_{i}) to an accumulated volume flow ({dot over (ν)}

_{accum}); and

**[0049]**determining a non-aerated volume-weighted density (ρ.sub.vol-weighted) for the fluid transfer by dividing the accumulated volume-density product ({dot over (ν)}ρ

_{accum}) by the accumulated volume flow ({dot over (ν)}

_{accum}).

**[0050]**Preferably, determining the non-aerated volume-weighted density (ρ.sub.vol-weighted) for the fluid transfer occurs after a fluid transfer end signal is received.

**[0051]**Preferably, determining if the fluid transfer is non-aerated comprises comparing a vibrational response of the predetermined time portion (t

_{i}) to a predetermined aeration threshold and determining the predetermined time portion (t

_{i}) to be aerated if the vibrational response fails the predetermined aeration threshold.

**[0052]**Preferably, the method further comprises totaling aerated time portions to obtain an aerated transfer time (t

_{aerated}), totaling all time portions (t

_{i}) of the fluid transfer to obtain a total transfer time (t

_{total}) and determining an aeration fraction (t

_{aerated}/t

_{total}) as the aerated transfer time (t

_{aerated}) divided by the total transfer time (t

_{total}).

**[0053]**Preferably, the method further comprises totaling aerated volume flow ({dot over (ν)}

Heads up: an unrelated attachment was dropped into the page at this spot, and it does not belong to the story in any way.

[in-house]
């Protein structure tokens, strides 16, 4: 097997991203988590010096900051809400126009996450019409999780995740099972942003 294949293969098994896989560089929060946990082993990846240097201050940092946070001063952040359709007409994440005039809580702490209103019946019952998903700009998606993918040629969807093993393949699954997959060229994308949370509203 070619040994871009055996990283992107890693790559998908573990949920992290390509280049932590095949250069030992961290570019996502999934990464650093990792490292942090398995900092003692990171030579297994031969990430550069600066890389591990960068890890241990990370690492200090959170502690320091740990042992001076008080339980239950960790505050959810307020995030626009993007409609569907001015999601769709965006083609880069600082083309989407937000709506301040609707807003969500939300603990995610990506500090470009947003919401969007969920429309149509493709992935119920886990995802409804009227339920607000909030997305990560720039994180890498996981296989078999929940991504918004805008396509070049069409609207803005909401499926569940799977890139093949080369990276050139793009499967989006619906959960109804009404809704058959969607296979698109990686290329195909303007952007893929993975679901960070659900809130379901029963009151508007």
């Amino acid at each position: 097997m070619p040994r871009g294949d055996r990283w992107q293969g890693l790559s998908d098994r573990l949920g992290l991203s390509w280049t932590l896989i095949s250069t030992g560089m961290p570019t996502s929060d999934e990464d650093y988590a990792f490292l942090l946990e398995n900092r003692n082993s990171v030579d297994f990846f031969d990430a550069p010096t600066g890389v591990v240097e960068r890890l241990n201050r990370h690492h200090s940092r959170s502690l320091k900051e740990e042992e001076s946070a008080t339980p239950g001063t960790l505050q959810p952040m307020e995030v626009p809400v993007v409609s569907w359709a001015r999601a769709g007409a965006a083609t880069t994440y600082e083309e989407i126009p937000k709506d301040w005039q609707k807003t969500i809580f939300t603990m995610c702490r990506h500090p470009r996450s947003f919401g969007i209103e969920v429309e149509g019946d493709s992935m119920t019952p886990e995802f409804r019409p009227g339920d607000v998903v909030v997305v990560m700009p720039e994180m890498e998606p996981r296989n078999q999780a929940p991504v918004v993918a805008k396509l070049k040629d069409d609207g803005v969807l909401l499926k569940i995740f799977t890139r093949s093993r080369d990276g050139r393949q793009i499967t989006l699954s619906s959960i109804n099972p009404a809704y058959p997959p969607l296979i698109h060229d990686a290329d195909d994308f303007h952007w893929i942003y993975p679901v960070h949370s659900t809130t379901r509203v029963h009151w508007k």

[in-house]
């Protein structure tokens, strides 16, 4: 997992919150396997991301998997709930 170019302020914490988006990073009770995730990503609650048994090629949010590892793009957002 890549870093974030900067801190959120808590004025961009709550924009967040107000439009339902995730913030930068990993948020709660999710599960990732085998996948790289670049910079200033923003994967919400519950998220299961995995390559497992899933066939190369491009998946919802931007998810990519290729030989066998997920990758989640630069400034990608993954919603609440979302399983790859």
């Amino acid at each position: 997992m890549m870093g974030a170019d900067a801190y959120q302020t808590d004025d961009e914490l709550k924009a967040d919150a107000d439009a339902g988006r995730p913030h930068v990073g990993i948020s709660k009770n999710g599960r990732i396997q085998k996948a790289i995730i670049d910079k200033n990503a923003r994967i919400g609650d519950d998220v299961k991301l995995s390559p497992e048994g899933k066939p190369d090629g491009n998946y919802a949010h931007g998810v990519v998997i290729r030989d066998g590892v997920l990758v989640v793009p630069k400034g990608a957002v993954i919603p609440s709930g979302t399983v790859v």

_{i}) values to obtain an aerated volume flow ({dot over (ν)}

_{aerated}), totaling all volume flow ({dot over (ν)}

_{i}) values to obtain a total volume flow ({dot over (ν)}

_{tot}), and determining an aeration fraction ({dot over (ν)}

_{aerated}/{dot over (ν)}

_{tot}) as the aerated volume flow ({dot over (ν)}

_{aerated}) divided by the total volume flow ({dot over (ν)}

_{tot}).

**[0054]**Preferably, the method further comprises obtaining a temperature (T

_{i}) for the predetermined time portion (t

_{i}), if the predetermined time portion (t

_{i}) is non-aerated, then adding a volume-temperature product ({dot over (ν)}

_{i}T

_{i}) to an accumulated volume-temperature product ({dot over (ν)}T

_{accum}), and determining a non-aerated volume-weighted temperature (T.sub.vol-weighted) for the fluid transfer by dividing the accumulated volume-temperature product ({dot over (ν)}T

_{accum}) by the accumulated volume flow ({dot over (ν)}

_{accum}).

**[0055]**Preferably, the method further comprises converting the non-aerated volume-weighted density (ρ.sub.vol-weighted) to a standard density value using the non-aerated volume-weighted temperature (T.sub.vol-weighted).